“Don’t like the soup?” he asks, eyeing my half-full bowl.

“It’s not exactly my thing,” I tell him.

“Me, either,” he replies with a wink that reminds me that I don’t look my age, especially not if twentysomething wannabe actors working at tony restaurants to pay the rent are hitting on me.  Not that this is a bad thing.  Lexi, you might be saying to yourself, you’re complaining an awful lot for someone who’s being treated to a dinner she couldn’t otherwise afford and who’s just been reminded that dammit, she still looks good even with that twenty-year high school reunion less than a hamster’s age away.

Give me a break.  I feel like crap.  The waiter takes the soup away and I’m left at the table alone again.  It’s a given that I don’t quite fit in with this crowd of well-to-do foodies who are here because the chef is the latest hot culinary artist.  Really, I would’ve been happy with macaroni and cheese, or a coney dog, except that you can’t get good coney dogs in New York City.  Seriously, it’s true, the only good coney dogs are in Michigan, where they were invented.  Coney Island is just a red herring.  Anyway, the décor is nice enough, very heavy on metallic autumn tones and drapes hanging from the ceiling, and I really could pocket one of these bumblebee knives, but that’s kind of tacky.

The main course arrives.  I remember from Larry’s ordering that it’s something lamb-related.  Mary never had what’s staring up at me from my plate, though, it’s a pair of barely-cooked, hockey puck-sized slices of flesh that appear to be floating in a puddle of blood.  The bones arranged in an “X’ don’t help much.  There’s some cooked root vegetable too, a turnip or a radish or something, in the corner of the plate, but all in all it doesn’t look so much like dinner as it does the remains of a ghastly kitchen accident, with a sprig of some herb on the side.  Call an ambulance!  Someone’s lost a…Jeebus, what is this?  A section of forearm, maybe?  I think there’s still hair on it.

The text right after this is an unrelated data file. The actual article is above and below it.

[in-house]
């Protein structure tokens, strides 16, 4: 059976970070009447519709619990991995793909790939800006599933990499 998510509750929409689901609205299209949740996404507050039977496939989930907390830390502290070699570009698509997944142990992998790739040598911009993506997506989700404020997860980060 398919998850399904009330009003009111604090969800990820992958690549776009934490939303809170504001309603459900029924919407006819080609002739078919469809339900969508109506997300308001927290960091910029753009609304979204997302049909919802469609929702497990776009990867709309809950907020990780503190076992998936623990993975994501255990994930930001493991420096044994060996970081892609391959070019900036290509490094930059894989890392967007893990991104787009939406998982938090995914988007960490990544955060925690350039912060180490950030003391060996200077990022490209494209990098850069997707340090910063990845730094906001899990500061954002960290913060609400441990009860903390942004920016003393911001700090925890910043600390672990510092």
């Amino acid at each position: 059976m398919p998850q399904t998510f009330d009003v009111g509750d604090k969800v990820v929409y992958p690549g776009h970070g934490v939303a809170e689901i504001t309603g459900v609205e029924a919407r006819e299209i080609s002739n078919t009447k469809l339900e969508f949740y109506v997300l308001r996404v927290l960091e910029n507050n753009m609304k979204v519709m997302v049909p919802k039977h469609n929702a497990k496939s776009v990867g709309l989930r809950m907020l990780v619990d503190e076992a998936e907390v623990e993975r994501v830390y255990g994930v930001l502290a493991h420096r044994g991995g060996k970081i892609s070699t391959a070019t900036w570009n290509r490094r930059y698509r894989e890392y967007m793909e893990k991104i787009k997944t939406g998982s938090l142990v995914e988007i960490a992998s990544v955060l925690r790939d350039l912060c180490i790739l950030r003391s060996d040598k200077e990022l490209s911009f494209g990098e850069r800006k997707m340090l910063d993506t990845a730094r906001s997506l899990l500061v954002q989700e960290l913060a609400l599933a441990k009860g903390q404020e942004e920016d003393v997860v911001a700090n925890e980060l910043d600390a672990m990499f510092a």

I stare at it for a while, and then kill the rest of my cranberry juice.  Funny thing about fruit juice; you never can seem to fill up on it.  I could go on drinking juice for the rest of the night and not ruin my appetite.  Well, not any worse than the pounding head and bloody baby sheep slabs in front of me already have, anyway.  Maybe I should become a vegetarian.  No, that wouldn’t work, I like cheeseburgers way too much.

Maybe I could tell Larry that I’m a vegetarian.

No, that wouldn’t work either, he saw me eat a cheeseburger the first time we went out.  I look around the restaurant to see if he’s coming back.  The notion of quietly disposing of the meat under the table and telling him that I ate it before he returned also crosses my mind, but a) that might be a sin against all that is culinary, and Molly would almost certainly kill someone for the meal I just ate, and b) Larry is definitely paying through the nose for this and he’s probably not getting laid so the least I can do is eat it.  Or maybe if I don’t eat it then I don’t owe him sex?  These things are complicated.  In any case, the baby sheep isn’t getting any less dead whether I eat it or not, so I might as well try.  I didn’t see which direction the restrooms were in, so I’m not sure which way to look for Larry.